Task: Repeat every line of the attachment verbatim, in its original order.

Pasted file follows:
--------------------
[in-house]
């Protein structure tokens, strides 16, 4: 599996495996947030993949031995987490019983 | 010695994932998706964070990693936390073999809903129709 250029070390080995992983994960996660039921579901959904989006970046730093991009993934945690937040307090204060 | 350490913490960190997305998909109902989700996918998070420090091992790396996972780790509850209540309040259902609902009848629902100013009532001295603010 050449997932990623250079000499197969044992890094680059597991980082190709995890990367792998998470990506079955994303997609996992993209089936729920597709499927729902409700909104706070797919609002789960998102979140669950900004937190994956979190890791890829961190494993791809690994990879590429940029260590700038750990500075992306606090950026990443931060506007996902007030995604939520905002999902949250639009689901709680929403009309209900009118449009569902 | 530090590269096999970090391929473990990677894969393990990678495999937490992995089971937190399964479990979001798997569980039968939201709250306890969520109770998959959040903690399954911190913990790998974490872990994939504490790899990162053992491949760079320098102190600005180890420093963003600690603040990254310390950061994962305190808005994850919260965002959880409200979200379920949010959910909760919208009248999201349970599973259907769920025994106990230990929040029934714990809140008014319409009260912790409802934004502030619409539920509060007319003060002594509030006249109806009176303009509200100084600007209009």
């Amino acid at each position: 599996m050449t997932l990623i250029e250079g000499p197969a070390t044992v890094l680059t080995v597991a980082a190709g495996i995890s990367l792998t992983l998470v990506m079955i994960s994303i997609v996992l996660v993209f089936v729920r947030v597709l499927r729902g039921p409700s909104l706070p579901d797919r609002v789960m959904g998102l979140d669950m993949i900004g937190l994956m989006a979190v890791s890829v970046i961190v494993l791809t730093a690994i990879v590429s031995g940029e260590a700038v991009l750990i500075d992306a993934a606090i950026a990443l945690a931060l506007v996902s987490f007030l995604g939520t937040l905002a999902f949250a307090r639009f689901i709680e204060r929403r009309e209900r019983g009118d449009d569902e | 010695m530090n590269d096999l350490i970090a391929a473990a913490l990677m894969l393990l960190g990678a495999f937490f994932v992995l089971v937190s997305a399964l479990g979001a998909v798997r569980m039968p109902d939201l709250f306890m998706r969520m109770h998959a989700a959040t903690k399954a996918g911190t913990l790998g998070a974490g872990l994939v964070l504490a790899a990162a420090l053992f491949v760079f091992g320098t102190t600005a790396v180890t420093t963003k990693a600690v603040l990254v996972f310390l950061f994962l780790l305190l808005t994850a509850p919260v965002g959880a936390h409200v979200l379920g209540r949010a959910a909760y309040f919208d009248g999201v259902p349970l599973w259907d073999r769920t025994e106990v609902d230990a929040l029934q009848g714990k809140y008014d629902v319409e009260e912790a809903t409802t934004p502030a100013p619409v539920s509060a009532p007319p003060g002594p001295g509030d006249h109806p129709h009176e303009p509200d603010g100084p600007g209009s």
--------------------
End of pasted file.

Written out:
[in-house]
């Protein structure tokens, strides 16, 4: 599996495996947030993949031995987490019983 | 010695994932998706964070990693936390073999809903129709 250029070390080995992983994960996660039921579901959904989006970046730093991009993934945690937040307090204060 | 350490913490960190997305998909109902989700996918998070420090091992790396996972780790509850209540309040259902609902009848629902100013009532001295603010 050449997932990623250079000499197969044992890094680059597991980082190709995890990367792998998470990506079955994303997609996992993209089936729920597709499927729902409700909104706070797919609002789960998102979140669950900004937190994956979190890791890829961190494993791809690994990879590429940029260590700038750990500075992306606090950026990443931060506007996902007030995604939520905002999902949250639009689901709680929403009309209900009118449009569902 | 530090590269096999970090391929473990990677894969393990990678495999937490992995089971937190399964479990979001798997569980039968939201709250306890969520109770998959959040903690399954911190913990790998974490872990994939504490790899990162053992491949760079320098102190600005180890420093963003600690603040990254310390950061994962305190808005994850919260965002959880409200979200379920949010959910909760919208009248999201349970599973259907769920025994106990230990929040029934714990809140008014319409009260912790409802934004502030619409539920509060007319003060002594509030006249109806009176303009509200100084600007209009």
């Amino acid at each position: 599996m050449t997932l990623i250029e250079g000499p197969a070390t044992v890094l680059t080995v597991a980082a190709g495996i995890s990367l792998t992983l998470v990506m079955i994960s994303i997609v996992l996660v993209f089936v729920r947030v597709l499927r729902g039921p409700s909104l706070p579901d797919r609002v789960m959904g998102l979140d669950m993949i900004g937190l994956m989006a979190v890791s890829v970046i961190v494993l791809t730093a690994i990879v590429s031995g940029e260590a700038v991009l750990i500075d992306a993934a606090i950026a990443l945690a931060l506007v996902s987490f007030l995604g939520t937040l905002a999902f949250a307090r639009f689901i709680e204060r929403r009309e209900r019983g009118d449009d569902e | 010695m530090n590269d096999l350490i970090a391929a473990a913490l990677m894969l393990l960190g990678a495999f937490f994932v992995l089971v937190s997305a399964l479990g979001a998909v798997r569980m039968p109902d939201l709250f306890m998706r969520m109770h998959a989700a959040t903690k399954a996918g911190t913990l790998g998070a974490g872990l994939v964070l504490a790899a990162a420090l053992f491949v760079f091992g320098t102190t600005a790396v180890t420093t963003k990693a600690v603040l990254v996972f310390l950061f994962l780790l305190l808005t994850a509850p919260v965002g959880a936390h409200v979200l379920g209540r949010a959910a909760y309040f919208d009248g999201v259902p349970l599973w259907d073999r769920t025994e106990v609902d230990a929040l029934q009848g714990k809140y008014d629902v319409e009260e912790a809903t409802t934004p502030a100013p619409v539920s509060a009532p007319p003060g002594p001295g509030d006249h109806p129709h009176e303009p509200d603010g100084p600007g209009s």